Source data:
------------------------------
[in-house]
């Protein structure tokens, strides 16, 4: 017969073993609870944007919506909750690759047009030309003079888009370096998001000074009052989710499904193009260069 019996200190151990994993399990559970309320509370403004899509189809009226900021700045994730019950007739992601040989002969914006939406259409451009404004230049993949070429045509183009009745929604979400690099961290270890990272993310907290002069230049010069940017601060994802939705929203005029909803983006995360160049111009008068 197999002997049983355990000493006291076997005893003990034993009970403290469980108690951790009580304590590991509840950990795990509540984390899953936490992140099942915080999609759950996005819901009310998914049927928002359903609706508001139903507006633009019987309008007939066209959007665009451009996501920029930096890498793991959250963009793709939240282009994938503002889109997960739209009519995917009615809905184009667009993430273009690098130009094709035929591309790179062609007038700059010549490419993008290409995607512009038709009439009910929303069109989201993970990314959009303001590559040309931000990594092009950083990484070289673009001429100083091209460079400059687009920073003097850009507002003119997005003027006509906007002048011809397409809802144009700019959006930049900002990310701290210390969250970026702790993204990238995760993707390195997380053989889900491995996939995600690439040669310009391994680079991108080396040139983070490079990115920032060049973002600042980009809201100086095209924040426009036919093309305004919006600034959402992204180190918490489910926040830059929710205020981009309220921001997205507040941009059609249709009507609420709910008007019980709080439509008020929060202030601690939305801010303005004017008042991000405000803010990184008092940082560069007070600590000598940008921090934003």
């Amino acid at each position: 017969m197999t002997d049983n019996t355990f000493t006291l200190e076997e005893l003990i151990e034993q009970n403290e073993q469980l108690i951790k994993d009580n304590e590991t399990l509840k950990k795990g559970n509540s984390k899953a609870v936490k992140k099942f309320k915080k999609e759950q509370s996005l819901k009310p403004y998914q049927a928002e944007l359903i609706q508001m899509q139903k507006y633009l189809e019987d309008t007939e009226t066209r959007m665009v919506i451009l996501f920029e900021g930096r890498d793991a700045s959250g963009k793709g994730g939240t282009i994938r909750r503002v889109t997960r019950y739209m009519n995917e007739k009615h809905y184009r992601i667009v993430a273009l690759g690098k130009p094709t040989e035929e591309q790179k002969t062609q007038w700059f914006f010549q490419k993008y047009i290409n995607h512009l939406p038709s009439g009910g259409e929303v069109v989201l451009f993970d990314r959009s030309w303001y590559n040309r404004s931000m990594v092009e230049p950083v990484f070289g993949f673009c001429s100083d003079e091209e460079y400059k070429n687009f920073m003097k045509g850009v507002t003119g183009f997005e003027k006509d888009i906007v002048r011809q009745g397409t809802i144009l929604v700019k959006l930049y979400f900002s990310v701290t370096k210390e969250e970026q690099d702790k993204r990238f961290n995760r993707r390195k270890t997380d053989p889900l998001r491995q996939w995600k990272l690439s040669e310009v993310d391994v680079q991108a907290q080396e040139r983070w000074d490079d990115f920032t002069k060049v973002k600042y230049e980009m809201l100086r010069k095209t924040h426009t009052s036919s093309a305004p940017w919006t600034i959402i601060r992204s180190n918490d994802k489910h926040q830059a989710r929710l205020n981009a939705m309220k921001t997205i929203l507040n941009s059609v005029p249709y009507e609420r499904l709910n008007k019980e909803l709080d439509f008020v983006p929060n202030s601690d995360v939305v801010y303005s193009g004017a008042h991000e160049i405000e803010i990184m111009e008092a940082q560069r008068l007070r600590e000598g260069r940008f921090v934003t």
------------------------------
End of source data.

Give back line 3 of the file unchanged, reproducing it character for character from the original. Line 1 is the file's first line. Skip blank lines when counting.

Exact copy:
């Amino acid at each position: 017969m197999t002997d049983n019996t355990f000493t006291l200190e076997e005893l003990i151990e034993q009970n403290e073993q469980l108690i951790k994993d009580n304590e590991t399990l509840k950990k795990g559970n509540s984390k899953a609870v936490k992140k099942f309320k915080k999609e759950q509370s996005l819901k009310p403004y998914q049927a928002e944007l359903i609706q508001m899509q139903k507006y633009l189809e019987d309008t007939e009226t066209r959007m665009v919506i451009l996501f920029e900021g930096r890498d793991a700045s959250g963009k793709g994730g939240t282009i994938r909750r503002v889109t997960r019950y739209m009519n995917e007739k009615h809905y184009r992601i667009v993430a273009l690759g690098k130009p094709t040989e035929e591309q790179k002969t062609q007038w700059f914006f010549q490419k993008y047009i290409n995607h512009l939406p038709s009439g009910g259409e929303v069109v989201l451009f993970d990314r959009s030309w303001y590559n040309r404004s931000m990594v092009e230049p950083v990484f070289g993949f673009c001429s100083d003079e091209e460079y400059k070429n687009f920073m003097k045509g850009v507002t003119g183009f997005e003027k006509d888009i906007v002048r011809q009745g397409t809802i144009l929604v700019k959006l930049y979400f900002s990310v701290t370096k210390e969250e970026q690099d702790k993204r990238f961290n995760r993707r390195k270890t997380d053989p889900l998001r491995q996939w995600k990272l690439s040669e310009v993310d391994v680079q991108a907290q080396e040139r983070w000074d490079d990115f920032t002069k060049v973002k600042y230049e980009m809201l100086r010069k095209t924040h426009t009052s036919s093309a305004p940017w919006t600034i959402i601060r992204s180190n918490d994802k489910h926040q830059a989710r929710l205020n981009a939705m309220k921001t997205i929203l507040n941009s059609v005029p249709y009507e609420r499904l709910n008007k019980e909803l709080d439509f008020v983006p929060n202030s601690d995360v939305v801010y303005s193009g004017a008042h991000e160049i405000e803010i990184m111009e008092a940082q560069r008068l007070r600590e000598g260069r940008f921090v934003t």